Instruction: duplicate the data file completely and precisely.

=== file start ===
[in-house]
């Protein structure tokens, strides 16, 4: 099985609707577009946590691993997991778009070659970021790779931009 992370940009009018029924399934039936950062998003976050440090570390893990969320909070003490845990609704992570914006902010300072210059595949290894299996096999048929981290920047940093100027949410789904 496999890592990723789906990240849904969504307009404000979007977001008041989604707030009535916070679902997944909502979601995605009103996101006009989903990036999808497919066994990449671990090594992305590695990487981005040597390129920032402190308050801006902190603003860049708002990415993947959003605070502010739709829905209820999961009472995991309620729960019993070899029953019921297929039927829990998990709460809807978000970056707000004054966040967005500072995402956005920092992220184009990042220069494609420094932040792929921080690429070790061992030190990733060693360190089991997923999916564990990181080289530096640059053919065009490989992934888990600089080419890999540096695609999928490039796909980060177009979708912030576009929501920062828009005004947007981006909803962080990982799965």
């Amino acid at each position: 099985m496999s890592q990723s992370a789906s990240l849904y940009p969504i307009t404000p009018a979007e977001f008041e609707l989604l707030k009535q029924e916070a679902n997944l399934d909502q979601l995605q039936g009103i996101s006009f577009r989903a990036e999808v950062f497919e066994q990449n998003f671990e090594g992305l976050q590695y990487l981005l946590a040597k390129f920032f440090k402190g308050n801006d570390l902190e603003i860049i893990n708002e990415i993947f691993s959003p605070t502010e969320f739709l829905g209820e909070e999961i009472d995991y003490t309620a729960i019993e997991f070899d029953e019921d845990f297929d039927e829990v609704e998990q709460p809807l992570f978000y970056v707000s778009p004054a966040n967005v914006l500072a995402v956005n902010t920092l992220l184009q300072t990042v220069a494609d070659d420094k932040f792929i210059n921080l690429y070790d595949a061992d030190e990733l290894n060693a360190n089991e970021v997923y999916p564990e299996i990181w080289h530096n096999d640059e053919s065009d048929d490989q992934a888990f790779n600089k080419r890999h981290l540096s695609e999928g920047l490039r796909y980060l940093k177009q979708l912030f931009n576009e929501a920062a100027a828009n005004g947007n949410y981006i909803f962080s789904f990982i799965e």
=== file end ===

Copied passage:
[in-house]
């Protein structure tokens, strides 16, 4: 099985609707577009946590691993997991778009070659970021790779931009 992370940009009018029924399934039936950062998003976050440090570390893990969320909070003490845990609704992570914006902010300072210059595949290894299996096999048929981290920047940093100027949410789904 496999890592990723789906990240849904969504307009404000979007977001008041989604707030009535916070679902997944909502979601995605009103996101006009989903990036999808497919066994990449671990090594992305590695990487981005040597390129920032402190308050801006902190603003860049708002990415993947959003605070502010739709829905209820999961009472995991309620729960019993070899029953019921297929039927829990998990709460809807978000970056707000004054966040967005500072995402956005920092992220184009990042220069494609420094932040792929921080690429070790061992030190990733060693360190089991997923999916564990990181080289530096640059053919065009490989992934888990600089080419890999540096695609999928490039796909980060177009979708912030576009929501920062828009005004947007981006909803962080990982799965």
């Amino acid at each position: 099985m496999s890592q990723s992370a789906s990240l849904y940009p969504i307009t404000p009018a979007e977001f008041e609707l989604l707030k009535q029924e916070a679902n997944l399934d909502q979601l995605q039936g009103i996101s006009f577009r989903a990036e999808v950062f497919e066994q990449n998003f671990e090594g992305l976050q590695y990487l981005l946590a040597k390129f920032f440090k402190g308050n801006d570390l902190e603003i860049i893990n708002e990415i993947f691993s959003p605070t502010e969320f739709l829905g209820e909070e999961i009472d995991y003490t309620a729960i019993e997991f070899d029953e019921d845990f297929d039927e829990v609704e998990q709460p809807l992570f978000y970056v707000s778009p004054a966040n967005v914006l500072a995402v956005n902010t920092l992220l184009q300072t990042v220069a494609d070659d420094k932040f792929i210059n921080l690429y070790d595949a061992d030190e990733l290894n060693a360190n089991e970021v997923y999916p564990e299996i990181w080289h530096n096999d640059e053919s065009d048929d490989q992934a888990f790779n600089k080419r890999h981290l540096s695609e999928g920047l490039r796909y980060l940093k177009q979708l912030f931009n576009e929501a920062a100027a828009n005004g947007n949410y981006i909803f962080s789904f990982i799965e």